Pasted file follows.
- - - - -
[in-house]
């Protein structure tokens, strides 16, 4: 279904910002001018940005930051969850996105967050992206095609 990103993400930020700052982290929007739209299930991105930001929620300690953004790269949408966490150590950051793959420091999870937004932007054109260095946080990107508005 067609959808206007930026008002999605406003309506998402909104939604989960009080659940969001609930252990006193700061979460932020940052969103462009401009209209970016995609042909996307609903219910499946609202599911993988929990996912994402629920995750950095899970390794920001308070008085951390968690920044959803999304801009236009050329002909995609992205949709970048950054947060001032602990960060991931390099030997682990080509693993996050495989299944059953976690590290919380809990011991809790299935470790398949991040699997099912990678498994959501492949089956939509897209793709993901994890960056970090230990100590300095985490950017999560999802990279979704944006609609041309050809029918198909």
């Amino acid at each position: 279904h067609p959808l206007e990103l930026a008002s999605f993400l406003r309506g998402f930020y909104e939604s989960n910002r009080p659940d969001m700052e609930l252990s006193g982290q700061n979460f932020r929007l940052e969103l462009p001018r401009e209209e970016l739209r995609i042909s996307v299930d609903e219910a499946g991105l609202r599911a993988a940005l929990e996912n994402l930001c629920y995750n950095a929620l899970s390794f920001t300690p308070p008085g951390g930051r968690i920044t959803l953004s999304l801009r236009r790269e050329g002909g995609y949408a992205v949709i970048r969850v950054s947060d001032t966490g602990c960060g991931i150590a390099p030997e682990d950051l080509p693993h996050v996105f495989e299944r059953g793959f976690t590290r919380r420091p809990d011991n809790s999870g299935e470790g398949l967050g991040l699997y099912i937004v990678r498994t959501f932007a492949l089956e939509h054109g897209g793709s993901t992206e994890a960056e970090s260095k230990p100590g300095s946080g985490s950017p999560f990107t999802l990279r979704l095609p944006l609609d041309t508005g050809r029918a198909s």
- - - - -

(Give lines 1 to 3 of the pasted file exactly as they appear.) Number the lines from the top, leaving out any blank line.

[in-house]
């Protein structure tokens, strides 16, 4: 279904910002001018940005930051969850996105967050992206095609 990103993400930020700052982290929007739209299930991105930001929620300690953004790269949408966490150590950051793959420091999870937004932007054109260095946080990107508005 067609959808206007930026008002999605406003309506998402909104939604989960009080659940969001609930252990006193700061979460932020940052969103462009401009209209970016995609042909996307609903219910499946609202599911993988929990996912994402629920995750950095899970390794920001308070008085951390968690920044959803999304801009236009050329002909995609992205949709970048950054947060001032602990960060991931390099030997682990080509693993996050495989299944059953976690590290919380809990011991809790299935470790398949991040699997099912990678498994959501492949089956939509897209793709993901994890960056970090230990100590300095985490950017999560999802990279979704944006609609041309050809029918198909």
């Amino acid at each position: 279904h067609p959808l206007e990103l930026a008002s999605f993400l406003r309506g998402f930020y909104e939604s989960n910002r009080p659940d969001m700052e609930l252990s006193g982290q700061n979460f932020r929007l940052e969103l462009p001018r401009e209209e970016l739209r995609i042909s996307v299930d609903e219910a499946g991105l609202r599911a993988a940005l929990e996912n994402l930001c629920y995750n950095a929620l899970s390794f920001t300690p308070p008085g951390g930051r968690i920044t959803l953004s999304l801009r236009r790269e050329g002909g995609y949408a992205v949709i970048r969850v950054s947060d001032t966490g602990c960060g991931i150590a390099p030997e682990d950051l080509p693993h996050v996105f495989e299944r059953g793959f976690t590290r919380r420091p809990d011991n809790s999870g299935e470790g398949l967050g991040l699997y099912i937004v990678r498994t959501f932007a492949l089956e939509h054109g897209g793709s993901t992206e994890a960056e970090s260095k230990p100590g300095s946080g985490s950017p999560f990107t999802l990279r979704l095609p944006l609609d041309t508005g050809r029918a198909s």